In three critical arenas, Doug Wilson acted irresponsibly, and his actions allowed a serial pedophile access to a vulnerable baby. This access led to preventable endangerment wherein Sitler used his baby for “sexual stimulation.” In the first arena, Wilson advocated for limited legal accountability for Sitler’s crimes when he was originally tried and convicted in 2005. In the second arena, Wilson officiated Sitler’s ill-advised wedding in 2011. In the third arena, Wilson’s public responses to Sitler’s most recent legal trouble reveal his teachings about pedophilia, accountability, child protection, and grace that create a culture where children are exposed instead of protected.

Despite Wilson’s dereliction of pastoral duty, the evangelical and Reformed church community remains silent on this issue of child sexual abuse. Silence in the face of child sexual abuse only helps to maintain the status quo, a status quo that led to a pedophile’s easy access to a vulnerable baby.

Arena #1: Wilson Advocates for “Measured and Limited” Legal Accountability

Two measures of genuine repentance for pedophiles is their awareness of the damage their actions cause and their ability to own full accountability for that destruction. Offenders typically only confess when they get caught, like Sitler. When pedophiles are caught (as opposed to them proactively seeking help before they have offended), they display an extreme lack of awareness about how their attitudes and actions bring incredible harm, and their repentance must be judged with great care and wisdom. Offenders are masters of deception and manipulation, often saying what people want to hear so that they attract attention and compassion toward themselves and away from their victims.

Moreover, regardless of anyone’s judgment about their repentance, people who have abused a child show they are capable of harming children and must never be allowed access to children again. Never. Full stop. Not once. No exceptions. Children are too vulnerable, and pedophilia is too serious a crime for exceptions. There are no measures too drastic in order to keep a child from the evil of sexual abuse. Repentant offenders will realize their danger and will insist on strict accountability, including no access to children. Sitler originally received a fair and just life sentence for his crimes.

In 2005, as Sitler was being sentenced, Wilson wrote the judge asking for leniency in the realm of civil penalties, arguing that he believed Sitler was genuinely repentant. Among Wilson’s evidence for this assertion was Sitler’s willingness to sit through a handful of sessions with Wilson, including the completion of assignments (which included reading books). Wilson also assessed that Sitler was “completely open and honest” with him and that Sitler was growing in his awareness of his problem. In other words, Sitler confessed to certain wrongs, and Wilson believed that this confession was the whole story, demonstrating Sitler’s change of heart.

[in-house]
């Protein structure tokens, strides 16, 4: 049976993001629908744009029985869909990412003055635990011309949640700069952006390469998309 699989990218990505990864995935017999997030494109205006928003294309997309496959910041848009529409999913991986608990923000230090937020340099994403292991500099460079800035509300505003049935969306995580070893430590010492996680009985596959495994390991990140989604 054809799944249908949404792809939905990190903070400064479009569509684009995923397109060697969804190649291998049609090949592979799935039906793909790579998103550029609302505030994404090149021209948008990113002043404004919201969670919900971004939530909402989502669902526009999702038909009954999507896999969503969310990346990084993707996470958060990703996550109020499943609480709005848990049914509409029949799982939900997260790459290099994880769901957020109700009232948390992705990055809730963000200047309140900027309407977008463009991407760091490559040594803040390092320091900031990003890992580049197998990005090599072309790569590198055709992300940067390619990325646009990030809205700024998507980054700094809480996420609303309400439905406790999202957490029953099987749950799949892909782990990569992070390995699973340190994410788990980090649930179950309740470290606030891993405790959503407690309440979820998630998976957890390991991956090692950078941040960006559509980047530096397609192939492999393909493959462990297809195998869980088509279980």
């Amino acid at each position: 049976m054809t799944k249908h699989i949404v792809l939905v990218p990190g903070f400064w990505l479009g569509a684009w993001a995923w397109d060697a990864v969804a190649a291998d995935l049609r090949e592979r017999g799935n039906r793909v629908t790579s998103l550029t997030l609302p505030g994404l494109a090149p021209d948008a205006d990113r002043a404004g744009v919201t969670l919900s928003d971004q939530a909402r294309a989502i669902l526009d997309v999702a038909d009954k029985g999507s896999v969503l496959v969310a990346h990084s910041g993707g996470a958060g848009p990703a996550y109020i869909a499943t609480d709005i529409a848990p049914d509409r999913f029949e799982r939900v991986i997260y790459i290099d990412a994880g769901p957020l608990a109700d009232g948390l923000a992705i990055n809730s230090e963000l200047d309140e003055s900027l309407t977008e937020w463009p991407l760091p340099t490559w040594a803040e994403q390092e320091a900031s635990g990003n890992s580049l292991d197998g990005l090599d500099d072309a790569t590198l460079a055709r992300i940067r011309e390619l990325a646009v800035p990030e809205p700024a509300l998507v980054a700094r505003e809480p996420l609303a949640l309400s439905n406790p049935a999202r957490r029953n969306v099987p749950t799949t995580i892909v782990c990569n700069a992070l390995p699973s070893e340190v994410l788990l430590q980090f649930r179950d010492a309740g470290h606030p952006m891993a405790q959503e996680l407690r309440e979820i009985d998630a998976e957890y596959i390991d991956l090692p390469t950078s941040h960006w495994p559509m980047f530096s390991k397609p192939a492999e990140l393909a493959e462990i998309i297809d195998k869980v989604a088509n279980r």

Wilson, in the letter, does not explicitly factor into his assessment how Sitler was caught in his crimes. Sitler, nonetheless, has been deceiving people since he was a young man, serially abusing children (a court document filed by his defense references Sitler’s “volume of offenses over the years”). With training, Wilson would know that offenders typically only admit to as little of their crimes as possible. Offenders also know the language that pastors expect to hear. No doubt Wilson would agree that repentance is more than words, and yet, in this case, he seems to have accepted these few talks with Sitler as establishing enough repentance to advocate for “measured and limited” punishment. The Bible is clear that, at best, words are only the beginning of repentance, and that repentance is a heart change that must bear fruit over time in actions (Luke 3:8-14). In fact, a repentant pedophile would not argue for a limited punishment, but instead, accept the full legal consequences of the crimes.

Doug Wilson has no professional licensing or accreditation in treatment for sexual offenders. Wilson founded a church, denomination, college, and minister training school, but evaluating a pedophile’s repentance is beyond his expertise. The professional evaluation of Sitler is that he is a “high risk” offender. A few sessions of pastoral counseling with a high risk offender should not be used to judge the genuineness of repentance. Sitler’s subsequent violations of his probation and failed polygraphs demonstrate how Wilson prematurely judged Sitler.

With more training in the dynamics of abuse as well as a dose of humility, Sitler could still be in jail instead of free to harm children. With training in the dynamics of child sexual abuse or consultations with an expert, Wilson could have recognized that Sitler was not demonstrating actual repentance, a costly failure on Wilson’s part. Pastors have a responsibility to protect the sheep in their flocks from dangerous wolves (Ez 34; Acts 20). The current publicity surrounding abuse and abuse dynamics makes it impossible for pastors to claim the excuse of ignorance. This is not just a mistake or oversight, but a grave dereliction of pastoral responsibility.

In 2005, excellent resources were available to understand from experts how predators deceive and how we can see through their deception and manipulation. Anna Salter, in her book, Predators, shows that 93% of convicted offenders identify as religious. Sexual offenders are common in the Christian environment because in churches they typically find easy targets. Offenders groom not only their victims, but their churches to see them as caring people, masking their true agenda. Christians tend to just trust that the people around them are wonderful people (because most of the time they are!). At the same time, this environment is also a recipe for abuse if Christians are not trained and following best practices in child protection.